Colombia on high alert as authorities pursue Ecuador cartel boss

Colombia's army was on high alert over the possibility that gangsters who escaped from Ecuador's prisons, including a powerful cartel leader, could enter the country.

"There are 20 fugitives for which we are on high alert," said Colombian army chief Helder Giraldo on Friday.

Asked whether Los Choneros boss Adolfo Macias, alias "Fito," could already be on Colombian territory, he said, "it's possible."

Peru also applied similar measures and reinforced the security on its border with Ecuador.

Neighbouring Ecuador has been rocked by gang violence since the leader of the country's biggest gang, Los Choneros, escaped from prison, prompting a government crackdown on drug cartels.

The violence this week — including the on-air storming of a TV station, the hostage-taking of 178 prison staff by inmates and the kidnapping of police officers — appears to be a response by gangs to President Daniel Noboa's plans to tackle a dire security situation, the government has said.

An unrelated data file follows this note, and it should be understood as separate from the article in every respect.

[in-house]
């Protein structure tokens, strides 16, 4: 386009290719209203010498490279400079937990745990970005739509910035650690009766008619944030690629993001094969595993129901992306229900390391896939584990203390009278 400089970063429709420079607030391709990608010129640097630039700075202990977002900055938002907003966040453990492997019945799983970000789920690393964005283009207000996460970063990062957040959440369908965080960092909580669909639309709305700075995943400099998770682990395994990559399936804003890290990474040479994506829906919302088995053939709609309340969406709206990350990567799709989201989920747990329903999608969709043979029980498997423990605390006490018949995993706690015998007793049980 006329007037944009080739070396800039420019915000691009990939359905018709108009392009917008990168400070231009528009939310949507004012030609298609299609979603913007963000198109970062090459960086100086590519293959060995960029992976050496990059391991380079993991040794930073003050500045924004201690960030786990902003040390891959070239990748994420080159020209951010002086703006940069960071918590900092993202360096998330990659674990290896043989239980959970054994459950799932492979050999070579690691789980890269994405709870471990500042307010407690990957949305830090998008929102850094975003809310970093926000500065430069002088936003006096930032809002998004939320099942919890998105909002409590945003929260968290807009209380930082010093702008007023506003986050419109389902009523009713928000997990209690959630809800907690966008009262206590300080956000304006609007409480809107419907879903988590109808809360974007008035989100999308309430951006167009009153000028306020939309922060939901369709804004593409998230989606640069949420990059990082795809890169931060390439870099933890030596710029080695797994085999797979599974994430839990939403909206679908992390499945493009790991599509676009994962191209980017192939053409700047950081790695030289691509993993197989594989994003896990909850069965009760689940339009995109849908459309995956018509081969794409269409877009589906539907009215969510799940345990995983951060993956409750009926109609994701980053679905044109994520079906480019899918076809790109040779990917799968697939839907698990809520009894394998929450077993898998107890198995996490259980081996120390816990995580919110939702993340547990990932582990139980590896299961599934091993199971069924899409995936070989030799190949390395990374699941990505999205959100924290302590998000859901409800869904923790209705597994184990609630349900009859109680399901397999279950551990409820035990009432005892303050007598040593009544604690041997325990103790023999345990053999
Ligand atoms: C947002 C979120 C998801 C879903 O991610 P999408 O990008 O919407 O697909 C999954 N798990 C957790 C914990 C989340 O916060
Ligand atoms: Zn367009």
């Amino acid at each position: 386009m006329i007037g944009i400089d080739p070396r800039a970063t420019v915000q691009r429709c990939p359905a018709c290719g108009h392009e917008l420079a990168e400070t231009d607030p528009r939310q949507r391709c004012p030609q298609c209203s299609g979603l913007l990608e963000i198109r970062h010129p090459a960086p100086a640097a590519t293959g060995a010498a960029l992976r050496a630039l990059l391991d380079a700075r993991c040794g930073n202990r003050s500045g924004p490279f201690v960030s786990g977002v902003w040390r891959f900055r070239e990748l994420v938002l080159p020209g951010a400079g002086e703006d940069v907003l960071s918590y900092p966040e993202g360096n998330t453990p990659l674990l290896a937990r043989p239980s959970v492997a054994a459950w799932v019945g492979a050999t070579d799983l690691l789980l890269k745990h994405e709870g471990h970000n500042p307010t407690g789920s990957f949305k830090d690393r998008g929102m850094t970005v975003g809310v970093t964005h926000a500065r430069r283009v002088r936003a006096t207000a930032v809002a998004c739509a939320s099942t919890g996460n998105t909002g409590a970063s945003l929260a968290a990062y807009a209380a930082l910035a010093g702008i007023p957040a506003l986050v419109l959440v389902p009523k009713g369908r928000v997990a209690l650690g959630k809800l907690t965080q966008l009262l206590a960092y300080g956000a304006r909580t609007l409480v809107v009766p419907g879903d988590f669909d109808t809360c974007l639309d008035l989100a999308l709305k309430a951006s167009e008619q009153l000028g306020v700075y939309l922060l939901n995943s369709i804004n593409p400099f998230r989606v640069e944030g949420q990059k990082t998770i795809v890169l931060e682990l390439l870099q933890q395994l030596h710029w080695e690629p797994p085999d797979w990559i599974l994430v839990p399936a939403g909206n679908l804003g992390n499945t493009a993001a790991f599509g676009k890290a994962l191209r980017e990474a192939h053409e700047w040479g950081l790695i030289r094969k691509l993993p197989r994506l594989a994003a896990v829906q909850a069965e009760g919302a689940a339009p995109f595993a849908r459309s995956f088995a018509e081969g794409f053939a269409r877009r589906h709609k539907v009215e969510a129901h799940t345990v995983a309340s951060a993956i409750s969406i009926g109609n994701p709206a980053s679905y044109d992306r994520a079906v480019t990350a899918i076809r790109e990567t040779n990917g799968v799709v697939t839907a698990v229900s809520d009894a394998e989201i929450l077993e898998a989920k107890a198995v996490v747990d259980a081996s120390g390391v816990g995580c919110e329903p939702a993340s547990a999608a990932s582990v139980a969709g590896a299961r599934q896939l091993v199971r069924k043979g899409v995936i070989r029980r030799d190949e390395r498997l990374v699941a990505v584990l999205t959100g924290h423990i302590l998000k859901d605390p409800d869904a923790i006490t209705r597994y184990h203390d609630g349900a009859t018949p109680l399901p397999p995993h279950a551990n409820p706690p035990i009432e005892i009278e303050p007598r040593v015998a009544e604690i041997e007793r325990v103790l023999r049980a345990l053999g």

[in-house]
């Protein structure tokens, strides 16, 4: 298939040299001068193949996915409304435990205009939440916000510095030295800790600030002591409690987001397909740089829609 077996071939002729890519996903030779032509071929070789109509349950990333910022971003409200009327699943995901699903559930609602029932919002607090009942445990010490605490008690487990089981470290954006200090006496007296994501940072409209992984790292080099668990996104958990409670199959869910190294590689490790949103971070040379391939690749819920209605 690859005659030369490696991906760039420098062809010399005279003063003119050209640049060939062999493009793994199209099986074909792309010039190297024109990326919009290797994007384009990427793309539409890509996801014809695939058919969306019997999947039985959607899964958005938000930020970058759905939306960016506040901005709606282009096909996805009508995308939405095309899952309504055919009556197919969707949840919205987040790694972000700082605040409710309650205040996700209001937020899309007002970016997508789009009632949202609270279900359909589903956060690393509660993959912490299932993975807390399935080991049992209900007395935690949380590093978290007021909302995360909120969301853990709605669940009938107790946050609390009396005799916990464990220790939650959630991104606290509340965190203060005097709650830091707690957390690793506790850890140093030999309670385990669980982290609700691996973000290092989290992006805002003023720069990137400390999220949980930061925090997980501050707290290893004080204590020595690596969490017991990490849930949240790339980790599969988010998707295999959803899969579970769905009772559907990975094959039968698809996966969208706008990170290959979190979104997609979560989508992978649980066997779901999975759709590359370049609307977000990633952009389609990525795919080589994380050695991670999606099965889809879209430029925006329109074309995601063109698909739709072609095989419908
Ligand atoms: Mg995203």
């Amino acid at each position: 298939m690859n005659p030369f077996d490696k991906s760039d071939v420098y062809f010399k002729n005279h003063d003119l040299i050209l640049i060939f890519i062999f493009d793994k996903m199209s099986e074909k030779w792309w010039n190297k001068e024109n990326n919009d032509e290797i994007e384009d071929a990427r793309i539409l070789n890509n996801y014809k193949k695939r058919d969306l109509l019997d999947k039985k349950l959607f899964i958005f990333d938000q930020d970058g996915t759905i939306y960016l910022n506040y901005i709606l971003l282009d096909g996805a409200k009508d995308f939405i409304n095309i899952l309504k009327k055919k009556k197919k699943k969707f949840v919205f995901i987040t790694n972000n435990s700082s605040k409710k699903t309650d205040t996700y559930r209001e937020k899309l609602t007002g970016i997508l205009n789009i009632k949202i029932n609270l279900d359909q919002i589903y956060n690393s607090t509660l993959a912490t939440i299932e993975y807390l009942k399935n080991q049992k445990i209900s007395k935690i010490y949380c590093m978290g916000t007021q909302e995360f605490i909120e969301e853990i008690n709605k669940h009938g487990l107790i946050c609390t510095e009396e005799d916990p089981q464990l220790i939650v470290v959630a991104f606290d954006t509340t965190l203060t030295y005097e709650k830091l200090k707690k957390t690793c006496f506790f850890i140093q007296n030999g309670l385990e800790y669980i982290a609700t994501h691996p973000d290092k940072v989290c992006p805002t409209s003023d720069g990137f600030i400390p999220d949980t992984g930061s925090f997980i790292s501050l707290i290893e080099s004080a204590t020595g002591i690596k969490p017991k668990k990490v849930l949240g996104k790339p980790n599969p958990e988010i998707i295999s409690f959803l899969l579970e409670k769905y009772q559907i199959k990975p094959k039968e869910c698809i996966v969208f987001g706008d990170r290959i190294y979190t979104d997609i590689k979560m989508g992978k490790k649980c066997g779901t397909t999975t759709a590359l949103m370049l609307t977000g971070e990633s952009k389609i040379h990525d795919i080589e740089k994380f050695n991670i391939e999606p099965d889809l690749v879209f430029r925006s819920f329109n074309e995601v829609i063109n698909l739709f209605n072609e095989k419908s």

The government has deployed troops, and soldiers are patrolling the streets after a series of explosions and armed attacks that have left at least 16 people dead in five days while scores of prisoners escaped.

The government has said operations to free hostages are underway, but there has been scant information about their status, leading to criticism by their families and unions.

"We want answers," chanted family members protesting outside the headquarters of the Cotopaxi provincial government.

"For six days, we haven't heard anything about them; we don't know if they've eaten, if they've drunk water, if they've been mistreated," said relative Monica Tito.

'Mass expulsion'

Once a bastion of peace situated between major cocaine producers, Ecuador has been plunged into crisis after years of growing control by transnational cartels that use its ports to ship the drug to the United States and Europe.

Criminal gangs in the country of about 17 million people are thought to have more than 20,000 members.

Colombia, the world's largest cocaine producer, fears a deterioration in border security as a result of Ecuadoran Noboa's declaration of war against the gangs.

Noboa also announced plans for the "repatriation" of 1,500 imprisoned Colombians to reduce overcrowding in Ecuador's prisons. However, Colombian President Gustavo Petro slammed the idea as a problematic "mass expulsion."

On Friday, Ecuadoran citizens began resuming normal activity in the main cities after several days of staying at home in fear. The majority of shops re-opened, and public transport resumed.